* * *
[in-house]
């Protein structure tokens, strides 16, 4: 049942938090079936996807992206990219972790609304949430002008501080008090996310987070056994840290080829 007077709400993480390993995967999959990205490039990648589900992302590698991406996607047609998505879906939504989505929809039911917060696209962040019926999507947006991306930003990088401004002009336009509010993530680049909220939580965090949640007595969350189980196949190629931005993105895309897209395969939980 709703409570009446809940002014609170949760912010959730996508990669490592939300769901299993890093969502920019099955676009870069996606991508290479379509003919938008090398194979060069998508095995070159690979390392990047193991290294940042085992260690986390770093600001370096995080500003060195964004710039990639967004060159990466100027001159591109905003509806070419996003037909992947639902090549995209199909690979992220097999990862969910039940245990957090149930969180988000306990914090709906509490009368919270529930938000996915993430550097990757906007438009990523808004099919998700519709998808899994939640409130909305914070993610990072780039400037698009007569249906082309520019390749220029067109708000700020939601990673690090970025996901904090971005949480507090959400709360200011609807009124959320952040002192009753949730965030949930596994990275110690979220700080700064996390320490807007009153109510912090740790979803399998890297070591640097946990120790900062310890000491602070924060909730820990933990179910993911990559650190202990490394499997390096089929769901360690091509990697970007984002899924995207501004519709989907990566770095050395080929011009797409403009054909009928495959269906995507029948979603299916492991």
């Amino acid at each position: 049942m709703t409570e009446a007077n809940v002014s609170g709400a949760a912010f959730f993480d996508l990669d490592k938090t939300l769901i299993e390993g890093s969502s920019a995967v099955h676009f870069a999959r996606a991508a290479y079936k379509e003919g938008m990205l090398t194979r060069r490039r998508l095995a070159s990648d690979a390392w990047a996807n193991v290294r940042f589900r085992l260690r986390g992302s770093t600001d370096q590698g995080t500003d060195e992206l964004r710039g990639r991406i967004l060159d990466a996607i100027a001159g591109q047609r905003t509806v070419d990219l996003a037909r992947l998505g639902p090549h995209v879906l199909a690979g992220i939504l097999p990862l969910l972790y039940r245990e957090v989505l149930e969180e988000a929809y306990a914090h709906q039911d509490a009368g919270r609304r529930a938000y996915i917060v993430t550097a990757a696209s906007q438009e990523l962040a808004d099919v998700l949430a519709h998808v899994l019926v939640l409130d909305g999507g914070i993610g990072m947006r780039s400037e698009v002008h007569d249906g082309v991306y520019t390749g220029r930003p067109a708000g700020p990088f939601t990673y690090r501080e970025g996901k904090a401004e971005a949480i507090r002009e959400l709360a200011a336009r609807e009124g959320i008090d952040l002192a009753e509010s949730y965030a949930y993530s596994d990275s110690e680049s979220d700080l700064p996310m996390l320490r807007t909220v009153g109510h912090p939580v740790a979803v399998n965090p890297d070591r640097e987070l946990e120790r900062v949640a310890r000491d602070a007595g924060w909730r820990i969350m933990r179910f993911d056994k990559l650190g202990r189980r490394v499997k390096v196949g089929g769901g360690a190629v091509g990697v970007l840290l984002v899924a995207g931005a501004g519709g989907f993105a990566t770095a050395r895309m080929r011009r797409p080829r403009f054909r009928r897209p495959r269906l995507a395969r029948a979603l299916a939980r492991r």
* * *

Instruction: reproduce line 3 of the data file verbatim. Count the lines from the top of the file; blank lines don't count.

């Amino acid at each position: 049942m709703t409570e009446a007077n809940v002014s609170g709400a949760a912010f959730f993480d996508l990669d490592k938090t939300l769901i299993e390993g890093s969502s920019a995967v099955h676009f870069a999959r996606a991508a290479y079936k379509e003919g938008m990205l090398t194979r060069r490039r998508l095995a070159s990648d690979a390392w990047a996807n193991v290294r940042f589900r085992l260690r986390g992302s770093t600001d370096q590698g995080t500003d060195e992206l964004r710039g990639r991406i967004l060159d990466a996607i100027a001159g591109q047609r905003t509806v070419d990219l996003a037909r992947l998505g639902p090549h995209v879906l199909a690979g992220i939504l097999p990862l969910l972790y039940r245990e957090v989505l149930e969180e988000a929809y306990a914090h709906q039911d509490a009368g919270r609304r529930a938000y996915i917060v993430t550097a990757a696209s906007q438009e990523l962040a808004d099919v998700l949430a519709h998808v899994l019926v939640l409130d909305g999507g914070i993610g990072m947006r780039s400037e698009v002008h007569d249906g082309v991306y520019t390749g220029r930003p067109a708000g700020p990088f939601t990673y690090r501080e970025g996901k904090a401004e971005a949480i507090r002009e959400l709360a200011a336009r609807e009124g959320i008090d952040l002192a009753e509010s949730y965030a949930y993530s596994d990275s110690e680049s979220d700080l700064p996310m996390l320490r807007t909220v009153g109510h912090p939580v740790a979803v399998n965090p890297d070591r640097e987070l946990e120790r900062v949640a310890r000491d602070a007595g924060w909730r820990i969350m933990r179910f993911d056994k990559l650190g202990r189980r490394v499997k390096v196949g089929g769901g360690a190629v091509g990697v970007l840290l984002v899924a995207g931005a501004g519709g989907f993105a990566t770095a050395r895309m080929r011009r797409p080829r403009f054909r009928r897209p495959r269906l995507a395969r029948a979603l299916a939980r492991r």